Thursday, September 14, 2006

Wounds that have yet to heal

Source: The Hindu

Kalpana Sharma

The judgment in the 1993 Mumbai serial blasts should not obscure the absence of closure on the 1992-93 communal riots.

MARCH 12, 1993 is a day not many in Mumbai, who were present on that day, will forget. Over a dozen serial bomb blasts ripped through the city from the early hours of the afternoon. They tore apart chunks of Mumbai's landmarks such as the Bombay Stock Exchange (BSE) building on Dalal Street and the Air India building at Nariman Point. And, 257 people died, more than 700 were injured.

The blasts took place at a time when Mumbai's residents had yet to recover from weeks of the most vicious communal riots the city had witnessed in decades. Hundreds had died, crores of rupees of property had been destroyed, and hundreds of thousands of people had been displaced. Virtually the entire city had been touched by the killing, the arson, the reprisals, the hate campaigns, and the fear.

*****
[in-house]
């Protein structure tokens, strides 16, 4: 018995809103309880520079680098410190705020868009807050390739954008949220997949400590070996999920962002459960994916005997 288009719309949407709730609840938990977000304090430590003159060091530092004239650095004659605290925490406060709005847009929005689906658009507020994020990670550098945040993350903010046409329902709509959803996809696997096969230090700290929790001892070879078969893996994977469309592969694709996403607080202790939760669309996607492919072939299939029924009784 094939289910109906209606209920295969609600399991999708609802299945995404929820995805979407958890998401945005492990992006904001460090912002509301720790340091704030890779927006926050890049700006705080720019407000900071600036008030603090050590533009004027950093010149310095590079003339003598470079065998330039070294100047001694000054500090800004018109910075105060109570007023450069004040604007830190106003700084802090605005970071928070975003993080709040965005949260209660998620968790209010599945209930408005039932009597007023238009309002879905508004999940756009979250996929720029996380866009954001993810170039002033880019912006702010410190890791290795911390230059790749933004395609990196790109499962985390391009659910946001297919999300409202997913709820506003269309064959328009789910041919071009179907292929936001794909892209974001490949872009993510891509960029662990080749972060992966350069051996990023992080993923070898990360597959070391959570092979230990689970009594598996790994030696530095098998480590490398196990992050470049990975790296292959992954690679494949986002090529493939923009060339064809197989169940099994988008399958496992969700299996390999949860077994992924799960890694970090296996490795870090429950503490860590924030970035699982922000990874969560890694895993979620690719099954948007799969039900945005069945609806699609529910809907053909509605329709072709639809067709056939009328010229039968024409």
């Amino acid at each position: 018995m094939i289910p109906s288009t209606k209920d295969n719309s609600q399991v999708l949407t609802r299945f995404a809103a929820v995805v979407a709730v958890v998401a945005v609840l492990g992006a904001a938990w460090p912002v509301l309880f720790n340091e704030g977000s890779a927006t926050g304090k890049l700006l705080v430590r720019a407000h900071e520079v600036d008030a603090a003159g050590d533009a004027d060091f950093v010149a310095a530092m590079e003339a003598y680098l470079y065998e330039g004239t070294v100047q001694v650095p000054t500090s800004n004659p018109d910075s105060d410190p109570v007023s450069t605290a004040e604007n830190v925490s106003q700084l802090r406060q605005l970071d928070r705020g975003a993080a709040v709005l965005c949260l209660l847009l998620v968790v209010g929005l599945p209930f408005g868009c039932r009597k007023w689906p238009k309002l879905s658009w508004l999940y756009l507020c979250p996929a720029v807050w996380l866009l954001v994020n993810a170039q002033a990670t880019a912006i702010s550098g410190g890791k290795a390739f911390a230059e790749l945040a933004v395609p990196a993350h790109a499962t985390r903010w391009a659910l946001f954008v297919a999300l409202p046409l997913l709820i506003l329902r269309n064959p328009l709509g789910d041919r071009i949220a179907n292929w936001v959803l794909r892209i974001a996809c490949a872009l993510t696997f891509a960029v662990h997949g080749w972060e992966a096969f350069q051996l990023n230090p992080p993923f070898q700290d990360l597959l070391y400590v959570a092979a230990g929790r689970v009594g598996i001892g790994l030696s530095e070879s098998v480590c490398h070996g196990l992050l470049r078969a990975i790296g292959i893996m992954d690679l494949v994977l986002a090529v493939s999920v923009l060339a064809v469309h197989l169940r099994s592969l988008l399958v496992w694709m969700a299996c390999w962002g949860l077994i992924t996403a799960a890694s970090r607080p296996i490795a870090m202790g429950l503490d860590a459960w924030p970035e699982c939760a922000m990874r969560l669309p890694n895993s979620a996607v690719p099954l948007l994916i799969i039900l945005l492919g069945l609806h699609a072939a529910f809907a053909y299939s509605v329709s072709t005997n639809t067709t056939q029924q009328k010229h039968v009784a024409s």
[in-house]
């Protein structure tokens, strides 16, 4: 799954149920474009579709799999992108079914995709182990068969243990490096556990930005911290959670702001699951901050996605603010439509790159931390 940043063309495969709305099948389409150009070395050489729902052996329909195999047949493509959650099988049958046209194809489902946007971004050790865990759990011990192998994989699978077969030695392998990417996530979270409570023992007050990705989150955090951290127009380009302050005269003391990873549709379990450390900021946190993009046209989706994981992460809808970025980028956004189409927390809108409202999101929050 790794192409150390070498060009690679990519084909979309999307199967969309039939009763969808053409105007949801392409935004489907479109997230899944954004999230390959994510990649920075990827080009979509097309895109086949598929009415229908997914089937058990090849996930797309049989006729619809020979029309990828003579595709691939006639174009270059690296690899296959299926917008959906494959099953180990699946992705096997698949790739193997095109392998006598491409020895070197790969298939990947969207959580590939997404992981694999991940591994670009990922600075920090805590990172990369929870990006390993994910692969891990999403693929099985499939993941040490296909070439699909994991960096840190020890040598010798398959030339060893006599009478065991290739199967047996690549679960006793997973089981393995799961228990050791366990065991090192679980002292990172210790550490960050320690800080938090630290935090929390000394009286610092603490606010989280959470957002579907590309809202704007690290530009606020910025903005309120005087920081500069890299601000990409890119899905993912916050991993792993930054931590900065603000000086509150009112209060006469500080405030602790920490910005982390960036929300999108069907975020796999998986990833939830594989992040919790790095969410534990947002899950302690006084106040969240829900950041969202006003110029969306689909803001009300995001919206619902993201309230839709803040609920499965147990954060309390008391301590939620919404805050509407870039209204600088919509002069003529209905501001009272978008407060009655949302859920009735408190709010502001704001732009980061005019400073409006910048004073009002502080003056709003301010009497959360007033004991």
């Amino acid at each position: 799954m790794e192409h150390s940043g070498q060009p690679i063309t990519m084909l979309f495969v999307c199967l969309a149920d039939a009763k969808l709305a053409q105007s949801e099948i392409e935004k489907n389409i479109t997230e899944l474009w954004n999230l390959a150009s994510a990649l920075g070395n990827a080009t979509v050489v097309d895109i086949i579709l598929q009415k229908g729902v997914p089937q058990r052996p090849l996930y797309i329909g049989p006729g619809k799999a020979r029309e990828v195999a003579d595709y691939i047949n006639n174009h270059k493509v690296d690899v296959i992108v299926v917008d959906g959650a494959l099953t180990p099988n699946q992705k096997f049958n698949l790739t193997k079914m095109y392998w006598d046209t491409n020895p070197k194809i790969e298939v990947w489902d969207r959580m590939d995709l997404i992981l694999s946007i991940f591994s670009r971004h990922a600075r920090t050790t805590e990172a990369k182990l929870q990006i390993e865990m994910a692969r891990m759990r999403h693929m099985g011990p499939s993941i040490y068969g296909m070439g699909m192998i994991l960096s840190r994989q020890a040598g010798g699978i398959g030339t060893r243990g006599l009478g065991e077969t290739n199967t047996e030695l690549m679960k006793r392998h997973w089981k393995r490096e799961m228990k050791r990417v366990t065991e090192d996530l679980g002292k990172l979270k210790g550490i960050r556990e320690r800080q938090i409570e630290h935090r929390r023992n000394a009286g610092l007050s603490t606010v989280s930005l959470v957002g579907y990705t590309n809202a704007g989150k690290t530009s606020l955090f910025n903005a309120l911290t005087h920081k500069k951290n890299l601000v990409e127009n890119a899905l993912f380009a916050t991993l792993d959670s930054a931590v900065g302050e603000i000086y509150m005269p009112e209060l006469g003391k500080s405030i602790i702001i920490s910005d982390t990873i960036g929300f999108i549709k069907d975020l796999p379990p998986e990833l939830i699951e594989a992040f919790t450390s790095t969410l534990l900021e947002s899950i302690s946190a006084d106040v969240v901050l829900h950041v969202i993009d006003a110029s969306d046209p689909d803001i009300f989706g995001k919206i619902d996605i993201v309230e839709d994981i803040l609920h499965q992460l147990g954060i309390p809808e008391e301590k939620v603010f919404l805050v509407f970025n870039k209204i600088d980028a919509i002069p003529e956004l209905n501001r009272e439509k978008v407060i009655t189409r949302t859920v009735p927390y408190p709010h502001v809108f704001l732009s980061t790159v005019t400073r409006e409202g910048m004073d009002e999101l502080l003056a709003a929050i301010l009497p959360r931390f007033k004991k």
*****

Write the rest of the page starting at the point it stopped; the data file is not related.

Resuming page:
Before people could fully recover, and even as the first tentative steps were being taken to come to terms with the riots, pin responsibility, compensate the families of the dead and the injured, and build structures that heal the rift between communities, the city was shaken once again. Some saw this as a closure, a statement on behalf of a community that had been deeply wounded. Others wondered whether this would make the community much more vulnerable in the years to come.

(To read the rest of the article, click on the link)

No comments: